Canadian Women Encouraged to “Know Your Genes”

Ovarian Cancer Canada's "Know Your Genes" Initiative Focuses on the Role of Genetics in Ovarian Cancer and the Need for Greater Awareness

MISSISSAUGA, ON, March 17, 2016 /CNW/ – A new initiative from Ovarian Cancer Canada in partnership with AstraZeneca Canada is tapping into fashion, and specifically jean fabric, to kick-start an important public conversation about the role of genetics in ovarian cancer. The Know Your Genes awareness initiative aims to educate women about the role of the BRCA gene in ovarian cancer and encourage women to speak to their doctor about their potential risk.

Ovarian cancer is the most fatal women's cancer. Every year, 2,800 Canadian women are diagnosed with this disease1, meaning one woman is diagnosed every three hours in this country. Fifty-five per cent of those women will die within five years as the disease is often diagnosed at an advanced stage.2 As many as a quarter of ovarian cancer cases are linked to genes, with the majority of those due to BRCA mutations.3

"All women are at risk of ovarian cancer, but a woman's family history and genetic makeup can make her more susceptible than others, particularly if there's a history of a BRCA mutation in the family," says Elisabeth Baugh, CEO, Ovarian Cancer Canada. "With this initiative, we want to empower women to look into their family history to determine if they have potential risk factors, and discuss with their doctor whether genetic testing is appropriate for them."

The "Gene Collection"

To launch the Know Your Genes initiative, Ovarian Cancer Canada has partnered with renowned Canadian fashion designer, David Dixon, who unveiled a unique new collection at Toronto Fashion Week on March 16, 2016 that was inspired by the role of genes in ovarian cancer. Dixon created the Gene Collection by incorporating jean fabric into his classic designs to encourage women to learn more about their genes.

"I am thrilled to have created the Gene Collection and to be collaborating with Ovarian Cancer Canada as part of this important new awareness initiative," says David Dixon, Fashion Designer.  "A lifelong passion for strong, healthy and confident women has always served as inspiration for my work. Through this collection, I hope to capture the attention of Canadian women and inspire them to learn more about their genetics and ovarian cancer. With knowledge, comes power, which I hope can help to reduce the number of women being lost to this devastating disease."

The Effect of Genes on Ovarian Cancer

Everyone has BRCA1 and BRCA2 genes, known as tumour suppressors because they are responsible for repairing damaged DNA.4Mutations of these genes make them ineffective at repairing DNA, and they have been linked to hereditary breast and ovarian cancer.5

Mutations of either BRCA1 or BRCA2 genes can be passed on from either the mother or father, and increase a woman's risk for developing ovarian cancer by as much as 60 per cent in the case of BRCA16, and up to 20 per cent in that of BRCA2.7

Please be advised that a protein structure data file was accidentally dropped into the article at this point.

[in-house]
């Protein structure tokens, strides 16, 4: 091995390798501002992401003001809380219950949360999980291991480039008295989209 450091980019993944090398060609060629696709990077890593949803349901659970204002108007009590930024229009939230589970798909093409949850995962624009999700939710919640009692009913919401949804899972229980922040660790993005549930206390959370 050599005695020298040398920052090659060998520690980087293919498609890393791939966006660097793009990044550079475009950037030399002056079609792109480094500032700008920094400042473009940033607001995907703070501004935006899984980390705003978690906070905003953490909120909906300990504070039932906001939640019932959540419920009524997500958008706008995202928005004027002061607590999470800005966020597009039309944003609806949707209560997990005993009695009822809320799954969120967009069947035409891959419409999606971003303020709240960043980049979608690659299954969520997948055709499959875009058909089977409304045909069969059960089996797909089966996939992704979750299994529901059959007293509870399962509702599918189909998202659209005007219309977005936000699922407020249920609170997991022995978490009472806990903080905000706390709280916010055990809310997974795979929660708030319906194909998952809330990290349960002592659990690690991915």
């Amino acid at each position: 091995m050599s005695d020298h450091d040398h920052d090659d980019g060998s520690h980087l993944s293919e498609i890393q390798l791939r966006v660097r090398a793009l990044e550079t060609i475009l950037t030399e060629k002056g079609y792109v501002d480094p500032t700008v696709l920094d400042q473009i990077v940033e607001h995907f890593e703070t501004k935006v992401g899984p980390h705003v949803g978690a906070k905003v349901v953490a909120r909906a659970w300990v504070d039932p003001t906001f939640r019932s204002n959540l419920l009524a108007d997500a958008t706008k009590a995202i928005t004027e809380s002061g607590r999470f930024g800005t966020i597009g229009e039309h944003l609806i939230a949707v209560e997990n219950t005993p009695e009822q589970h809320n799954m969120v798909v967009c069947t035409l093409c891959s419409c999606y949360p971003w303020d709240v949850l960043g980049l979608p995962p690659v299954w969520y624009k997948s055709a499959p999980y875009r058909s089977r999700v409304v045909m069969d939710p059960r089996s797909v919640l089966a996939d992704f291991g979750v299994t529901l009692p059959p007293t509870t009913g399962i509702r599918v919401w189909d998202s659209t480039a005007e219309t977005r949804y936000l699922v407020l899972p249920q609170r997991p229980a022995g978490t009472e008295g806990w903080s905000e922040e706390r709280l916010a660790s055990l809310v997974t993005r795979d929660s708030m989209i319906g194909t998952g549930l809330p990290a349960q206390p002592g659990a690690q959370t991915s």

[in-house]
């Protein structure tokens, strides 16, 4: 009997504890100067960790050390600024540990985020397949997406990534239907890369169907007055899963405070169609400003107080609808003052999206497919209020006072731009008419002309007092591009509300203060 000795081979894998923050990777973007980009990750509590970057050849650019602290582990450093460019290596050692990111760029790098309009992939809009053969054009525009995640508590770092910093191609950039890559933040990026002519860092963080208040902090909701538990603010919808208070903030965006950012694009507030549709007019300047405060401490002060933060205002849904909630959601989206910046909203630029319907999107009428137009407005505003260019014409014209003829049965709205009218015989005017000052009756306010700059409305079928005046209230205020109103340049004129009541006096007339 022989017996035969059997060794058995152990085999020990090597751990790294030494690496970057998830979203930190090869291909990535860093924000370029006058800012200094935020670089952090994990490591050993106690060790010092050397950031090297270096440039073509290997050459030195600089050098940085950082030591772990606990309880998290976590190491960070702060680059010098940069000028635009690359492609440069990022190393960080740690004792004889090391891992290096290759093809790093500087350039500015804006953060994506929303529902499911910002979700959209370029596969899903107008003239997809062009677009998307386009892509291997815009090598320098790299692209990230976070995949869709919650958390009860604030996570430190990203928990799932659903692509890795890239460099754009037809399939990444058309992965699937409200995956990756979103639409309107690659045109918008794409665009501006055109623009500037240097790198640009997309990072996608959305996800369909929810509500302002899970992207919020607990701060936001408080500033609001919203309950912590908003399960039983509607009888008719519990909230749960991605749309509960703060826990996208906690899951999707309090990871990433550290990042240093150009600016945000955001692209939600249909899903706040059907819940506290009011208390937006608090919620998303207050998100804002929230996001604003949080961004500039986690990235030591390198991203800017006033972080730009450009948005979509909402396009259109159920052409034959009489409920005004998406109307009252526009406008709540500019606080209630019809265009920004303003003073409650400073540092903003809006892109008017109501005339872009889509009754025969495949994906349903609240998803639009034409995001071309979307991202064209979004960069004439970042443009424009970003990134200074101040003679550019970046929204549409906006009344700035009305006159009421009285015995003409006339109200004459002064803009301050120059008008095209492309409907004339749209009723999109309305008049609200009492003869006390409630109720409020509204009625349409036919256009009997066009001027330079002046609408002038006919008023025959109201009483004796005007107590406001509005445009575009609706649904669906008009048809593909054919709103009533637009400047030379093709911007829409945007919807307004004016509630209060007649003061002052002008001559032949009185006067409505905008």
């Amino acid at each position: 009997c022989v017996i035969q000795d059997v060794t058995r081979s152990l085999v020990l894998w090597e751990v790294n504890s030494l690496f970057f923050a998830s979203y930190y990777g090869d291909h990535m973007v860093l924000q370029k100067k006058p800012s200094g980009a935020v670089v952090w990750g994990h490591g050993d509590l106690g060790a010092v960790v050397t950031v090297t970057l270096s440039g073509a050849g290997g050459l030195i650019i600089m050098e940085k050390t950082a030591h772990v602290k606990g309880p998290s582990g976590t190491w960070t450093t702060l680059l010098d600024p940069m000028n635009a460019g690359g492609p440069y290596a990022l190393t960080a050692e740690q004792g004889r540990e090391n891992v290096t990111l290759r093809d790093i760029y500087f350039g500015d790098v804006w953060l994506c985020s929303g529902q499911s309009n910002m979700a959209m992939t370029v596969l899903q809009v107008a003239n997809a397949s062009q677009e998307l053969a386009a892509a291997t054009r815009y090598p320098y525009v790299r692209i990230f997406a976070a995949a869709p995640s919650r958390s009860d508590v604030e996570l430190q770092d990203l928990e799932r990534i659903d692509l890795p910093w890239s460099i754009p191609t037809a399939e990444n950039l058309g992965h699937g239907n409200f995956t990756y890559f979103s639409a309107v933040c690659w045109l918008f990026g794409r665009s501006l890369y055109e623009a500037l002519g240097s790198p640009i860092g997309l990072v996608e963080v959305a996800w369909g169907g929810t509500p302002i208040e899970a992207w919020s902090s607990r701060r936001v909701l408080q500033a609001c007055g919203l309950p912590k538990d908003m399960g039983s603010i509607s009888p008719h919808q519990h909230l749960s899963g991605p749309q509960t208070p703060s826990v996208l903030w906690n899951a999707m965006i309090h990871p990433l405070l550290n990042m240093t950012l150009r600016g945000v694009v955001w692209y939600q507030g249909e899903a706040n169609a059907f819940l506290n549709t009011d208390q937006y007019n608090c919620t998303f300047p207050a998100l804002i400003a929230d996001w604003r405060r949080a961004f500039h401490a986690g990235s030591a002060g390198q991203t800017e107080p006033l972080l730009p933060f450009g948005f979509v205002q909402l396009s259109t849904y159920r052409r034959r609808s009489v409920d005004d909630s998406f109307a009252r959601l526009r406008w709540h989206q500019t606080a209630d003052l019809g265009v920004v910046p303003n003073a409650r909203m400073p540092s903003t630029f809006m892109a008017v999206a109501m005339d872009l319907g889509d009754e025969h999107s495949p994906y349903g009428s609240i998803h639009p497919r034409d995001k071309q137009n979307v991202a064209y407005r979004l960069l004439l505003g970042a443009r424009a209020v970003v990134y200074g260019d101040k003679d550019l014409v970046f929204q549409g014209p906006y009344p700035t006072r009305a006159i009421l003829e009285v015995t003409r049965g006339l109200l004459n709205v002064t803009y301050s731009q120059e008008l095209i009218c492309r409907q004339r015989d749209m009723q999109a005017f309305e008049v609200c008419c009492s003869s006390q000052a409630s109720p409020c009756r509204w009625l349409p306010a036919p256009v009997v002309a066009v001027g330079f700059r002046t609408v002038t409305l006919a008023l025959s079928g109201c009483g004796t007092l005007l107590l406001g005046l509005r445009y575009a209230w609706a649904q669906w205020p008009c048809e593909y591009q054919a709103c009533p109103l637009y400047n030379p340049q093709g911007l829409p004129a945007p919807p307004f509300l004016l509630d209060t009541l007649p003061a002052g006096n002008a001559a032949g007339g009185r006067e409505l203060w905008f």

Ovarian cancer is difficult to detect and often misdiagnosed because its symptoms can signal a variety of conditions.8 Although there is currently no reliable screening test or vaccine to prevent the disease9, progress is being made and there is reason for hope in prevention and treatment.

"With ongoing research, we now know more about ovarian cancer than ever before," says Dr. Laurie Elit, MD, Gynecologic Oncology Division Head, Professor in Department of Obstetrics and Gynecology, McMaster University. "Genetic testing can allow women to determine whether increased surveillance and preventive action are viable options based on their circumstances. And, for women already diagnosed with ovarian cancer, new treatments are being developed which target BRCA1 and BRCA2 mutations, helping us to fight the disease more effectively. This is a giant step forward."

Be in the Know About Your Risk of Ovarian Cancer

It is important to remember that genes are not the only factor that can potentially increase a woman's risk of ovarian cancer. Risk is also increased in women who are over 50 years of age10; have a family history of ovarian, breast, endometrial or colorectal cancer11; and/or are of Ashkenazi Jewish descent.12 Women with any of these risk factors should speak to their doctor, and for more information. 

About Ovarian Cancer Canada

Ovarian Cancer Canada is the only registered Canadian charity solely dedicated to overcoming ovarian cancer. The organization provides leadership by supporting women and families living with the disease, raising awareness among the general public and health care professionals, and funding research into prevention, improved treatments, and ultimately a cure. For information,